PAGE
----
Categories
University

#MarchWithWomen webinar highlights women’s situation amid pandemic

With the aim of promoting women empowerment and addressing violence against women amid the pandemic, Alyansang Tapat sa Lasallista invited a panel of women leaders to share their thoughts in Real Talk: #MarchWithWomen, a webinar last March 25 on Zoom and Facebook Live.

The speakers for the event include Christina Madlangbayan, a congressional staffer in the House of Representatives; Marikina City Second District Rep. Stella Quimbo; Gender and Development Advocates (GANDA) Filipinas co-founder Naomi Fontanos; and Dr. Gia Sison, Philippine leader of Livestrong Foundation.

A long-running problem

Fontanos emphasized the importance of discussing violence against women as it is a form of discrimination and inequality toward not only women but also members of the LGBTQ+ community.

Kaya mahalaga na ito ang ating pag-usapan dahil hangga’t mayroong karahasan sa lipunan, ibig sabihin ay marami sa atin ang hindi nakakaranas ng katarungan.” she asserted.

(That is why it is important for us to discuss this (violence against women) because while there is violence in our society, it means that a lot of us do not experience justice.)

Citing recent statistics from the Social Weather Stations which found that one in four adult Filipinos believe that violence against women is among the most pressing concerns amidst the pandemic, Sison stresed the importance of addressing the issue as this “disenfranchises women from reaching their full potential to contribute to society.”

Trauma, behavioral problems, or an underlying reason could be causes of violence against women, according to Sison, but various angles as to why it happens should also be considered. However, Sision probes, that no matter what the cause may be, it can never be justified. 

Fontanos, meanwhile, discussed the concept of “binary gender”, a concept that he said was introduced to the  Philippines by colonizers, as a reason why the LGBTQ+ community, especially transgendered people, have been a victim of violence.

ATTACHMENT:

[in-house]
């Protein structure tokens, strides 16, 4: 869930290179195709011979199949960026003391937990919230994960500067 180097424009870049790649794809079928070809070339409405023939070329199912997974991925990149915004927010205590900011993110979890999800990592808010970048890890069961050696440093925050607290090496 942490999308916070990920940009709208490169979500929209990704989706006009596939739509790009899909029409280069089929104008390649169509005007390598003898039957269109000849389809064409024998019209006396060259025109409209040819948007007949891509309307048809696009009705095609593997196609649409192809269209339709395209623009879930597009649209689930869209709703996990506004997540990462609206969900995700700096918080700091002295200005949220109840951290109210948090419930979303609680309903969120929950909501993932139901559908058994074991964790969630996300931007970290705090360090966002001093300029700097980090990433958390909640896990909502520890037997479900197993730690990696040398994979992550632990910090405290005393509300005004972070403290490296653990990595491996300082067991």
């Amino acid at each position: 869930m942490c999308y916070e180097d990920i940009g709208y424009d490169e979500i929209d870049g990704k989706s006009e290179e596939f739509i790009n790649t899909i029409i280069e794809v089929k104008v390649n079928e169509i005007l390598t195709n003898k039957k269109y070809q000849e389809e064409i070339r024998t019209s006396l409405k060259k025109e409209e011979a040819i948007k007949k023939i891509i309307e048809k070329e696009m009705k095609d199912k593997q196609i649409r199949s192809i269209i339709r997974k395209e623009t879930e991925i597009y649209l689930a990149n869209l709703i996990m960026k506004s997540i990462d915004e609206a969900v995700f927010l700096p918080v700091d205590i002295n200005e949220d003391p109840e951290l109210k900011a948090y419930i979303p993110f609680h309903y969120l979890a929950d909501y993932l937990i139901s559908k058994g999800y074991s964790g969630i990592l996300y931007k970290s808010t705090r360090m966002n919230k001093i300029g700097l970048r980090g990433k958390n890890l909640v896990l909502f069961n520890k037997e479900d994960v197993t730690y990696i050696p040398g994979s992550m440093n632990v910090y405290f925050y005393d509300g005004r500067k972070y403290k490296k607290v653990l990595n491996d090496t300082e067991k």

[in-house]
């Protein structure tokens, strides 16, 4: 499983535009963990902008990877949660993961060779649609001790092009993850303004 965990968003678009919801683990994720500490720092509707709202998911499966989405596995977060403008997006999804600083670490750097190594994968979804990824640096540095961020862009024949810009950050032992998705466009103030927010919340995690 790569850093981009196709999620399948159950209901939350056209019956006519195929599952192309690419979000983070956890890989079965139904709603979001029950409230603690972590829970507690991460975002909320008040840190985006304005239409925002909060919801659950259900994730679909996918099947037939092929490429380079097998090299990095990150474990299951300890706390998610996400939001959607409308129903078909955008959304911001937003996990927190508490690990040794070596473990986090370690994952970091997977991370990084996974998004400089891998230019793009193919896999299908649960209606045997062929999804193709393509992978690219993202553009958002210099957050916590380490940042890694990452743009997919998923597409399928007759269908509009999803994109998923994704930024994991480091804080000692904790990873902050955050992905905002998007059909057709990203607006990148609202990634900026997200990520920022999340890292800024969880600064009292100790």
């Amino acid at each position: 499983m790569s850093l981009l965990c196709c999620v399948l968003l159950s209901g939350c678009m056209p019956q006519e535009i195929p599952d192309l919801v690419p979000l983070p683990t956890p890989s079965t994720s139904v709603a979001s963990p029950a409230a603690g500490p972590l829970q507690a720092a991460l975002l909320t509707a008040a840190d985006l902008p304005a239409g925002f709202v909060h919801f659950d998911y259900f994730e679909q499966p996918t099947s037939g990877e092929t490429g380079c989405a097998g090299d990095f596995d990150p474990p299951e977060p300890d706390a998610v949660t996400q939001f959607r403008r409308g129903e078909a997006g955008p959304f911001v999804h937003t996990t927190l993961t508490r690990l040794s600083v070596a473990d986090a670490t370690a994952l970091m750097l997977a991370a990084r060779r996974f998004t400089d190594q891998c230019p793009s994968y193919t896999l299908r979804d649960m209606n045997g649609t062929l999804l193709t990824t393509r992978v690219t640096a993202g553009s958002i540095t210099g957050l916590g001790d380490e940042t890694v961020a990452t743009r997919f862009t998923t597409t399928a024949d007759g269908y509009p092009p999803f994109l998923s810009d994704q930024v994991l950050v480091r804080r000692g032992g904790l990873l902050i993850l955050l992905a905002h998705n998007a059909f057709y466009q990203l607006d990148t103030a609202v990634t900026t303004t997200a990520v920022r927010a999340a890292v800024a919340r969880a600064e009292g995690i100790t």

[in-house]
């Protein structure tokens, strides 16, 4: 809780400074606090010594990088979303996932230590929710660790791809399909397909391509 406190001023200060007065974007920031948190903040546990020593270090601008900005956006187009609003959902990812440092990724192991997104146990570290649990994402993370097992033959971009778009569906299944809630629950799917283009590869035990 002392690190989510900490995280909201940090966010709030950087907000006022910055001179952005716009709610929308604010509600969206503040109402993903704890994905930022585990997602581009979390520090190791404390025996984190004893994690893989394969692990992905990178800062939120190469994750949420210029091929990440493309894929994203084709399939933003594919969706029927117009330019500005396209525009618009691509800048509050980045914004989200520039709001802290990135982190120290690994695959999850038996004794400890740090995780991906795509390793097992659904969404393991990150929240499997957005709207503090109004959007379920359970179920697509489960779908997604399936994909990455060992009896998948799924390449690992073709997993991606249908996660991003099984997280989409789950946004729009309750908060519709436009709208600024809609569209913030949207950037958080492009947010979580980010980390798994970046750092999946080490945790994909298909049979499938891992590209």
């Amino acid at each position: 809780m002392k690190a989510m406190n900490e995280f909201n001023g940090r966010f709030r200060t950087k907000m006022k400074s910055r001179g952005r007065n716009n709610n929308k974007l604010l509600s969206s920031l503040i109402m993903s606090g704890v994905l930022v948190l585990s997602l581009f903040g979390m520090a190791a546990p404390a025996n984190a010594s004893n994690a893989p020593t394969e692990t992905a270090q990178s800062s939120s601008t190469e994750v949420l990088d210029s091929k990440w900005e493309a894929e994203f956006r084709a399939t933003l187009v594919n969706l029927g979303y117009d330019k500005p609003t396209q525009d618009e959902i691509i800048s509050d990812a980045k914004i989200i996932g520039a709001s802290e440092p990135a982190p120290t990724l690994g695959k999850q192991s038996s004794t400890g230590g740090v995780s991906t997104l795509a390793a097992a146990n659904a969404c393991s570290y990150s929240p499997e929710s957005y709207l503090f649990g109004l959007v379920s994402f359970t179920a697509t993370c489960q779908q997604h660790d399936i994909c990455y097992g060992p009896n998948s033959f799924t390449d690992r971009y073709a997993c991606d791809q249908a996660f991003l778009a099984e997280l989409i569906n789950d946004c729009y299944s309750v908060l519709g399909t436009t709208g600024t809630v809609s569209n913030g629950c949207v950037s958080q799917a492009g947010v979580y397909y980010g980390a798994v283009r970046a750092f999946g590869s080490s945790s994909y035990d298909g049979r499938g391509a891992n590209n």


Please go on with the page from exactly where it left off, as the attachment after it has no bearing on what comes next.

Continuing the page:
Based on a study by the United Nations Development Programme (UNDP) and Commission on Human Rights (CHR), the country had a multi-gender system before the Spaniards arrived. Under their rule, the concept of binary gender was used to justify bigotry and hatred toward those who “violated” it. 

“It is important to note that asog, bayoguin, bakla, bayot and bantut were not originally meant as categories of sexual orientation but rather gender terms,” Fontanos said in the report. “This means that Filipino culture is amenable to the idea of gender variance or gender diversity, that there are not only two but instead possibly a variety of genders.”

A safe space

Due to the prolonged lockdown, women-dominated establishments were “critically impacted” by the shutdown of several business sectors, Quimbo remarked. According to her, this increases women’s vulnerability since “economic empowerment is the main factor that protects women against violence.”

Ang kailangan natin isulong na policies is really…economic stimulus. Sa pagbangon ng ekonomiya, ang nasa harap po niyan is kababaihan,” she voiced, adding that programs focused on poverty reduction decreases cases of women abuse.

(We need to propose policies centered on economic stimulus. At the forefront of the economic recovery are women.)

Madlangbayan also added that economic instability may “trigger abusive behavior” from spouses as financial problems raise tension within the household. To counter these forms of violence, the Gabriela Partylist currently offers women protection programs through the Rape Victim Assistance and Protection Actand is in the process of proposing new bills in Congress.

With regards to hospitals being unable to accommodate victims of abuse due to rising COVID-19 cases, Sison stressed that this is a sign to call for more support groups and accessibility on psychosocial interventions during the pandemic. “It’s about time that we give equal importance sa mental health and even abuse to women,” she noted. 

“We are in this together. This is not an individual struggle, and now more than ever, we need to help each other survive, especially since we are also facing threats from our own government,” Fontanos expressed.

By Jezah Mae Bagsit

By Rheine Noelle Requilman

Leave a Reply